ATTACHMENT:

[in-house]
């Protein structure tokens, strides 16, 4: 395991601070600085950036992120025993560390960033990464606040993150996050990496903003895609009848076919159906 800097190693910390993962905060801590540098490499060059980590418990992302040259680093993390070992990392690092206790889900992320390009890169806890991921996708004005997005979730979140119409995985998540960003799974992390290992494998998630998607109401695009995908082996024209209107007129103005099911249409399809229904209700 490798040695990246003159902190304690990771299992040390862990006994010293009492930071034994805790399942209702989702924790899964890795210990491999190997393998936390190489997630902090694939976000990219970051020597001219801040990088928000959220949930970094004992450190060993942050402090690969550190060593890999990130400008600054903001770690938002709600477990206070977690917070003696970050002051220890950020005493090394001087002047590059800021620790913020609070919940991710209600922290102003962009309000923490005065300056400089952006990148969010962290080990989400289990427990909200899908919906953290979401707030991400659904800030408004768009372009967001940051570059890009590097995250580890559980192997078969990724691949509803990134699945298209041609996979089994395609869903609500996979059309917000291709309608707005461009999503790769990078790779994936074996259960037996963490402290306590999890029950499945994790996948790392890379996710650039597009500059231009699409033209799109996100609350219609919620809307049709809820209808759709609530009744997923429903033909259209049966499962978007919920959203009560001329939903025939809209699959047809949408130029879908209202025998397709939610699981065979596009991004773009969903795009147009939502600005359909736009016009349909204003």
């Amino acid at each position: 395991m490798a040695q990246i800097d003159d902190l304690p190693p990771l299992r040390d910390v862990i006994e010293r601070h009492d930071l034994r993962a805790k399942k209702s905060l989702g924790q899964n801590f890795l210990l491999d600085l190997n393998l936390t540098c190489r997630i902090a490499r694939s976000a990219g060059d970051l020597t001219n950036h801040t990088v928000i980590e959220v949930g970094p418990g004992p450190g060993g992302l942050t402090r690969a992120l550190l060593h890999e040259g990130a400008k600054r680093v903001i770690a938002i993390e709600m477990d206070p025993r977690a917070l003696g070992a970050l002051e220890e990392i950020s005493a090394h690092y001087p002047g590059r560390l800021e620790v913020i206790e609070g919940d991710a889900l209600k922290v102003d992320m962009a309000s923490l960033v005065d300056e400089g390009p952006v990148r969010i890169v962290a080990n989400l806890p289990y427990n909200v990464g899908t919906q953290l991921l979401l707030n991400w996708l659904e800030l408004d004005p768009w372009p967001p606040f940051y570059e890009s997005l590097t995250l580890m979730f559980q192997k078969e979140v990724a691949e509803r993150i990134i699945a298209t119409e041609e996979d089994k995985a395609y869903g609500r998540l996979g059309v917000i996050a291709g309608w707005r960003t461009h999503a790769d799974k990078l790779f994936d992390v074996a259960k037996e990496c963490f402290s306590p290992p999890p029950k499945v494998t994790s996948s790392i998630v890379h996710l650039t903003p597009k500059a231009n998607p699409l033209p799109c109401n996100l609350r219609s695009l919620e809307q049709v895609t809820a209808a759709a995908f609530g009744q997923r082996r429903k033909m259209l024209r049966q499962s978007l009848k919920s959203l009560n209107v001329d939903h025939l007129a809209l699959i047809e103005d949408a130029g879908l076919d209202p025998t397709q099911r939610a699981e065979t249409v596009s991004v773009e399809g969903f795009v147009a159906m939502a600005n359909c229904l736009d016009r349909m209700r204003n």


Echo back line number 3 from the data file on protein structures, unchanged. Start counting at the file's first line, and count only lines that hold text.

């Amino acid at each position: 395991m490798a040695q990246i800097d003159d902190l304690p190693p990771l299992r040390d910390v862990i006994e010293r601070h009492d930071l034994r993962a805790k399942k209702s905060l989702g924790q899964n801590f890795l210990l491999d600085l190997n393998l936390t540098c190489r997630i902090a490499r694939s976000a990219g060059d970051l020597t001219n950036h801040t990088v928000i980590e959220v949930g970094p418990g004992p450190g060993g992302l942050t402090r690969a992120l550190l060593h890999e040259g990130a400008k600054r680093v903001i770690a938002i993390e709600m477990d206070p025993r977690a917070l003696g070992a970050l002051e220890e990392i950020s005493a090394h690092y001087p002047g590059r560390l800021e620790v913020i206790e609070g919940d991710a889900l209600k922290v102003d992320m962009a309000s923490l960033v005065d300056e400089g390009p952006v990148r969010i890169v962290a080990n989400l806890p289990y427990n909200v990464g899908t919906q953290l991921l979401l707030n991400w996708l659904e800030l408004d004005p768009w372009p967001p606040f940051y570059e890009s997005l590097t995250l580890m979730f559980q192997k078969e979140v990724a691949e509803r993150i990134i699945a298209t119409e041609e996979d089994k995985a395609y869903g609500r998540l996979g059309v917000i996050a291709g309608w707005r960003t461009h999503a790769d799974k990078l790779f994936d992390v074996a259960k037996e990496c963490f402290s306590p290992p999890p029950k499945v494998t994790s996948s790392i998630v890379h996710l650039t903003p597009k500059a231009n998607p699409l033209p799109c109401n996100l609350r219609s695009l919620e809307q049709v895609t809820a209808a759709a995908f609530g009744q997923r082996r429903k033909m259209l024209r049966q499962s978007l009848k919920s959203l009560n209107v001329d939903h025939l007129a809209l699959i047809e103005d949408a130029g879908l076919d209202p025998t397709q099911r939610a699981e065979t249409v596009s991004v773009e399809g969903f795009v147009a159906m939502a600005n359909c229904l736009d016009r349909m209700r204003n």